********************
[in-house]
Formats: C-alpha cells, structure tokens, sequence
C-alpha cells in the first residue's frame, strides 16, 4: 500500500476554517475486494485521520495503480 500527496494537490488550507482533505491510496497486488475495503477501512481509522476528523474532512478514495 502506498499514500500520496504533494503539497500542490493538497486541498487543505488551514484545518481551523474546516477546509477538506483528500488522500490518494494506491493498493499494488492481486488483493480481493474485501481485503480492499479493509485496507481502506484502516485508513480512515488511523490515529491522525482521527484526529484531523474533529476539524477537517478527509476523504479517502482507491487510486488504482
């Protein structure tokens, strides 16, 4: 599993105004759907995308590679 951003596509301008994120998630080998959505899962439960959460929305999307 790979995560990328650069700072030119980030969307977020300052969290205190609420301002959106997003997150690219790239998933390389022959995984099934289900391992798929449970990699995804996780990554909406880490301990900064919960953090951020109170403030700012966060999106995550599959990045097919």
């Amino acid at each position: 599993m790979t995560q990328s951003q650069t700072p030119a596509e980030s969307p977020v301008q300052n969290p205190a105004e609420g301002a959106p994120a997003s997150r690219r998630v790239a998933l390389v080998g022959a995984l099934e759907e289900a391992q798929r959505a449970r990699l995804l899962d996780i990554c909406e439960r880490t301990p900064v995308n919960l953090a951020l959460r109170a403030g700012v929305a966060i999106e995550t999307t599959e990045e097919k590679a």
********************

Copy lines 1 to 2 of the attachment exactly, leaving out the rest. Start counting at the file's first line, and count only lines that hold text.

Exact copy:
[in-house]
Formats: C-alpha cells, structure tokens, sequence